Friday, December 12, 2014

Between Shades of Grey - Ruta Sepetys

Summary:  Lina is just like any other fifteen-year-old Lithuanian girl in 1941. She paints, she draws, she gets crushes on boys. Until one night when Soviet officers barge into her home, tearing her family from the comfortable life they've known. Separated from her father, forced onto a crowded and dirty train car, Lina, her mother, and her young brother slowly make their way north, crossing the Arctic Circle, to a work camp in the coldest reaches of Siberia. Here they are forced, under Stalin's orders, to dig for beets and fight for their lives under the cruelest of conditions.

Lina finds solace in her art, meticulously - and at great risk - documenting events by drawing, hoping these messages will make their way to her father's prison camp to let him know they are still alive. It is a long and harrowing journey, spanning years and covering 6,500 miles, but it is through incredible strength, love, and hope that Lina ultimately survives. Between Shades of Gray is a novel that will steal your breath and capture your heart.  (Summary from back of the book and image from

My Review:  Please know that this is NOTHING like 50 Shades of Grey.  I've never read 50 Shades, and have no intention of doing so.  But, this book is totally worth the read.  Before reading this book, I had no idea the crimes committed by the Russians against the Lithuanians.  WWII is filled with horrifying stories of the human race hurting each other, and this is no exception.  Told from the perspective of a teenage girl, you get to see her lose her home, her life, her identity, her future as she knows it, and embark on what must have felt like the longest, most brutal journey of her life.  Death, starvation, sub-zero temperatures, back-breaking work, and no seeming end to the misery shape what Lina endures.  The mix of portrayals of between the other prisoners, guards, and children create a complex tapestry of human experiences during war times.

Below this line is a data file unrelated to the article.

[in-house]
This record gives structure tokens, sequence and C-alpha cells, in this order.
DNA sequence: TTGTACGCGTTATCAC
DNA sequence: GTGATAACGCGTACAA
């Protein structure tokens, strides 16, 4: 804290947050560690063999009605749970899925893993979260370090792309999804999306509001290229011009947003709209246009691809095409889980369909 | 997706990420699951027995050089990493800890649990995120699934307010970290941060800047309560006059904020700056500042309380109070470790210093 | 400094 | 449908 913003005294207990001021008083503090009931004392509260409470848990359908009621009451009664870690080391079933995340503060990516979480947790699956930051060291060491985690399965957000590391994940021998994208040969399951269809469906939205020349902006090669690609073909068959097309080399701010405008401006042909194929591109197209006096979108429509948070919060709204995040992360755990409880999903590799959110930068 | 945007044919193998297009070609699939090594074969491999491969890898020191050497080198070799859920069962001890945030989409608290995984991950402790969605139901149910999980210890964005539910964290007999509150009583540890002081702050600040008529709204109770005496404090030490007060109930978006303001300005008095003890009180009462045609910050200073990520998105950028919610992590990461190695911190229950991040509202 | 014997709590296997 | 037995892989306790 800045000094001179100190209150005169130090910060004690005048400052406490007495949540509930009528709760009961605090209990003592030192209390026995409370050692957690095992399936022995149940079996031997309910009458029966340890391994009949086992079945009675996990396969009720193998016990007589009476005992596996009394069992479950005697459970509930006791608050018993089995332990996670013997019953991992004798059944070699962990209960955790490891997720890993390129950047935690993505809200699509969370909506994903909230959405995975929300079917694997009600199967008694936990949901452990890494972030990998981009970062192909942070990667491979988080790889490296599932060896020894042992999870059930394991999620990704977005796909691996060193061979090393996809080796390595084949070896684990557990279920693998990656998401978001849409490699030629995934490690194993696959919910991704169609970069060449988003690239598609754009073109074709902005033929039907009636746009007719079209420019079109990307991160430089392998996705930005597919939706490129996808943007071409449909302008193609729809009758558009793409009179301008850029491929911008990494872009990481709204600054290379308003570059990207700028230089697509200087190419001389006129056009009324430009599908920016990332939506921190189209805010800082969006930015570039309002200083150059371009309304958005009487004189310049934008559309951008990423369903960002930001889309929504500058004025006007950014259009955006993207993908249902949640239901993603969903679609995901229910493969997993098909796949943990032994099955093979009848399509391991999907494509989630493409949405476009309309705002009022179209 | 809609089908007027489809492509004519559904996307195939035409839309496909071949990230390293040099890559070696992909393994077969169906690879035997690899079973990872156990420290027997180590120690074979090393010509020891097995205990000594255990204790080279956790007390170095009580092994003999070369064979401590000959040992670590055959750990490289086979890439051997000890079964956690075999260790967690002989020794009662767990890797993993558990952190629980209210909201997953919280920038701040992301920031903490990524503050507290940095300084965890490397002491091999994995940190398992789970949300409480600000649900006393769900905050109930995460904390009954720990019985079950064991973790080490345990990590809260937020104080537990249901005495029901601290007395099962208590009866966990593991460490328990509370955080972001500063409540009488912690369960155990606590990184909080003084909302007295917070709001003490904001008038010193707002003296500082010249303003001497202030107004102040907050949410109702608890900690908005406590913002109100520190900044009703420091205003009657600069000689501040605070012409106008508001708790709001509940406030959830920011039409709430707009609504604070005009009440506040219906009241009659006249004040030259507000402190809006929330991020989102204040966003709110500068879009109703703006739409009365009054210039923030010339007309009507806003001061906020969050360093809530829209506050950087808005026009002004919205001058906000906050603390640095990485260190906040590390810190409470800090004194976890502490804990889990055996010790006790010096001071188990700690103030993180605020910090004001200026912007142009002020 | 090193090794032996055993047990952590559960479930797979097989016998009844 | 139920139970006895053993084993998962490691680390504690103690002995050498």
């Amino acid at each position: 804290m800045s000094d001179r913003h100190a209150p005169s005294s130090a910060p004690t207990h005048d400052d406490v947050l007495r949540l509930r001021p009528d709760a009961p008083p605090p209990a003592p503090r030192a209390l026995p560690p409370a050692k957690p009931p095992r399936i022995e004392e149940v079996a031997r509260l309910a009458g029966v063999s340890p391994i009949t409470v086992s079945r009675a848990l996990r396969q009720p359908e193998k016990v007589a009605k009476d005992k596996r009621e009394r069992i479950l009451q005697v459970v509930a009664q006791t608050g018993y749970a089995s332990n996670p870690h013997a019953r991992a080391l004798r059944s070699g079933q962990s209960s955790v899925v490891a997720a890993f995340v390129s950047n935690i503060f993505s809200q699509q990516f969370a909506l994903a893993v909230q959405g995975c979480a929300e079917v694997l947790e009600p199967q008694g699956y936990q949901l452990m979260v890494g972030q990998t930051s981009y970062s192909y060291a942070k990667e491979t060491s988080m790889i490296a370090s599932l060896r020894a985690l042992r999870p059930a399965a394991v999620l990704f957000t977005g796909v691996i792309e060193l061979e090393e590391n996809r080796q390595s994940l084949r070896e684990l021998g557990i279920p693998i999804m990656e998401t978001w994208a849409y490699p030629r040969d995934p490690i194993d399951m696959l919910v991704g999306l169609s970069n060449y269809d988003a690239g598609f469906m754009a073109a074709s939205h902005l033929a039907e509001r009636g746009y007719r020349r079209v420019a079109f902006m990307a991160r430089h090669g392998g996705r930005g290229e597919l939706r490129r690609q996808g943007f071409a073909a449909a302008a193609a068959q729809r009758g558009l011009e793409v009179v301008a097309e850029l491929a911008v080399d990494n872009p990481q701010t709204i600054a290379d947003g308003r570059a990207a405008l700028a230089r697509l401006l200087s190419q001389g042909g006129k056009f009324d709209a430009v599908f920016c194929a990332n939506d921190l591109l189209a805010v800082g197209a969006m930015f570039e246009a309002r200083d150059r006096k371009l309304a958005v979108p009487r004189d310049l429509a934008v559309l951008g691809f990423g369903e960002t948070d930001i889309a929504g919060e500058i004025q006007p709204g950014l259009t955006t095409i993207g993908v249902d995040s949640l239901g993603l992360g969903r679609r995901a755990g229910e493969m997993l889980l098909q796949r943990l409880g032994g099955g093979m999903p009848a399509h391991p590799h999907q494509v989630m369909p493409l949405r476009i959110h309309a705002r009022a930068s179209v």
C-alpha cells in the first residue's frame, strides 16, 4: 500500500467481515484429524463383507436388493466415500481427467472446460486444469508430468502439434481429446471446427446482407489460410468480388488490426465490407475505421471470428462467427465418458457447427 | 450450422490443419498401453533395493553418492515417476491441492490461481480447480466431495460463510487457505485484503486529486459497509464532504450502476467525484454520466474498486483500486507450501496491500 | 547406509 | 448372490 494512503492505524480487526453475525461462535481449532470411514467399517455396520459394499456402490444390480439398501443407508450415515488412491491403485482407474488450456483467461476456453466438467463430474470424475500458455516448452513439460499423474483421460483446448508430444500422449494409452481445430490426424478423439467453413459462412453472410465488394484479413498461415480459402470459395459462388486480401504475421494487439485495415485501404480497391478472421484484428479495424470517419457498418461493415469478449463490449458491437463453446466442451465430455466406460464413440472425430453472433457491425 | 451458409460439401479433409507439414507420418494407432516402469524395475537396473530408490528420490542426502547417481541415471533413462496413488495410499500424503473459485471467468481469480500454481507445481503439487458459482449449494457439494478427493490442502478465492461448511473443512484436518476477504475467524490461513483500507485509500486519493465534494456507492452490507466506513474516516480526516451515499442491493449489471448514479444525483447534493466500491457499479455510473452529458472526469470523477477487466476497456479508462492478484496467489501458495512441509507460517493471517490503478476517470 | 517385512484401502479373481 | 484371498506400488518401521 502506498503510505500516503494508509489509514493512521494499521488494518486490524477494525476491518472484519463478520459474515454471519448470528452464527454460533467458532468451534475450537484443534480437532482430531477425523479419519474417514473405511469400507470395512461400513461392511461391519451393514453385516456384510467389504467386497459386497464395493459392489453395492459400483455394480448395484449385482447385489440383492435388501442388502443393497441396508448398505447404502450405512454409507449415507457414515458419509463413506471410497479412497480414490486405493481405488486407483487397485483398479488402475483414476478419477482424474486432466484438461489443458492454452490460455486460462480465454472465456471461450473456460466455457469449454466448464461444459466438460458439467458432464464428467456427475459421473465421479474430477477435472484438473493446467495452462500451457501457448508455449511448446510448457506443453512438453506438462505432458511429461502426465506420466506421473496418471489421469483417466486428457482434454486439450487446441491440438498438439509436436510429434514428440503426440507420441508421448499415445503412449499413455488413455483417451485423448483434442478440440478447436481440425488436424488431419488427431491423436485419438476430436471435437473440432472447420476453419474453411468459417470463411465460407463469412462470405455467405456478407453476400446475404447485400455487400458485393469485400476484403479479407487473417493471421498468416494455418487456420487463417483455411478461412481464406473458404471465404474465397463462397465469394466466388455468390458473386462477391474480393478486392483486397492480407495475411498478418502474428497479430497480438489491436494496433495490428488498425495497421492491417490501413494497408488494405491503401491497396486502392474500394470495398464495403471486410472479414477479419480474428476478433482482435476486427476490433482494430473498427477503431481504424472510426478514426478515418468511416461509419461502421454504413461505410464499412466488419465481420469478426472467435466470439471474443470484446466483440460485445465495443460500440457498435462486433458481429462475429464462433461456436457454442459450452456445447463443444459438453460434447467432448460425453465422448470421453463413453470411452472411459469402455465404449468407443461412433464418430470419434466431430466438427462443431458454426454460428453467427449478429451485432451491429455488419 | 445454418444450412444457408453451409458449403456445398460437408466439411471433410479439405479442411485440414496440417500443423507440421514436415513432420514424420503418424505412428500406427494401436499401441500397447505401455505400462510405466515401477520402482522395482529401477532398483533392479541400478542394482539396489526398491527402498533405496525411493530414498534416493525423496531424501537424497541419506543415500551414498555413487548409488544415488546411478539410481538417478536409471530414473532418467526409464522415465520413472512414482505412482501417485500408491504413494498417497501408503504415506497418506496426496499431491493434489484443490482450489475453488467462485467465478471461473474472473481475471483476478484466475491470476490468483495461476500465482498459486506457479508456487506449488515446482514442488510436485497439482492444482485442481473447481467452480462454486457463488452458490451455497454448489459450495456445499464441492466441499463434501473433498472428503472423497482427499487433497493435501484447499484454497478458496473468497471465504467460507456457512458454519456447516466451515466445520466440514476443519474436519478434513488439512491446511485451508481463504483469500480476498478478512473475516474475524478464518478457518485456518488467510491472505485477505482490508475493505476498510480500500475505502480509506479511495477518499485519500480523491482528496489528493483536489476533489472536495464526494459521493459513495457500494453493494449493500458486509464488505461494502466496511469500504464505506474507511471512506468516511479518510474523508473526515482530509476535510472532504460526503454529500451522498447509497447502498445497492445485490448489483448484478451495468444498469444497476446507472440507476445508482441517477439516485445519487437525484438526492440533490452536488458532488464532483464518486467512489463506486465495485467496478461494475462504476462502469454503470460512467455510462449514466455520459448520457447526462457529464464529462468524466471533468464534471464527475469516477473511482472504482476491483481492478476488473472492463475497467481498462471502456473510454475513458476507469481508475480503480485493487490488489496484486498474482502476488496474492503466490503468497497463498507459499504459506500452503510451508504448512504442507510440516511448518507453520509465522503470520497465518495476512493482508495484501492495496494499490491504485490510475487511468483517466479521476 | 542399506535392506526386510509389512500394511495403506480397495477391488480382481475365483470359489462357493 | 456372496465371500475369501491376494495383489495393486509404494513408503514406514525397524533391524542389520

My only complaint, which probably shouldn't be called that, is that the story seemed slow, long, drawn-out if you will.  But, this was probably purposeful.  That's how it felt to Lina.  And that's how I'm sure Sepetys meant for the reader to feel.  Because that's how it was for those enduring the time they spent in Russia.  Written in a more simplistic voice, any young reader could get through this book.  It's a fascinating perspective of another WWII experience.  I'm so grateful Sepetys took the time to research the information considering the gag-order that was placed upon those who lived it.

I highly recommend this book!

For the sensitive reader:  Some more mature themes mentioned, but nothing that would prevent me from handing it to a high school student or mature middle school student.

Rating: 4 stars

Sum it up:  Take WWII, jump into Russia, and see what was happening to an entire nation while people were distracted by the atrocities committed by the Germans.


TheScribblingSprite said...

Great review! I loved this one too. Very eye opening.

Meredith said...

I love this book! It was the book that actually got my butt in gear and start a book blog.

I still feel cold when I think about this story and the harsh conditions these people had to deal with

Kristian said...

I really enjoyed this book too. It was awkward reading it because people kept asking me 'Why are you reading 50 shades of grey?!'. I never knew about the crimes either and am glad I read a book that was well written yet historical.


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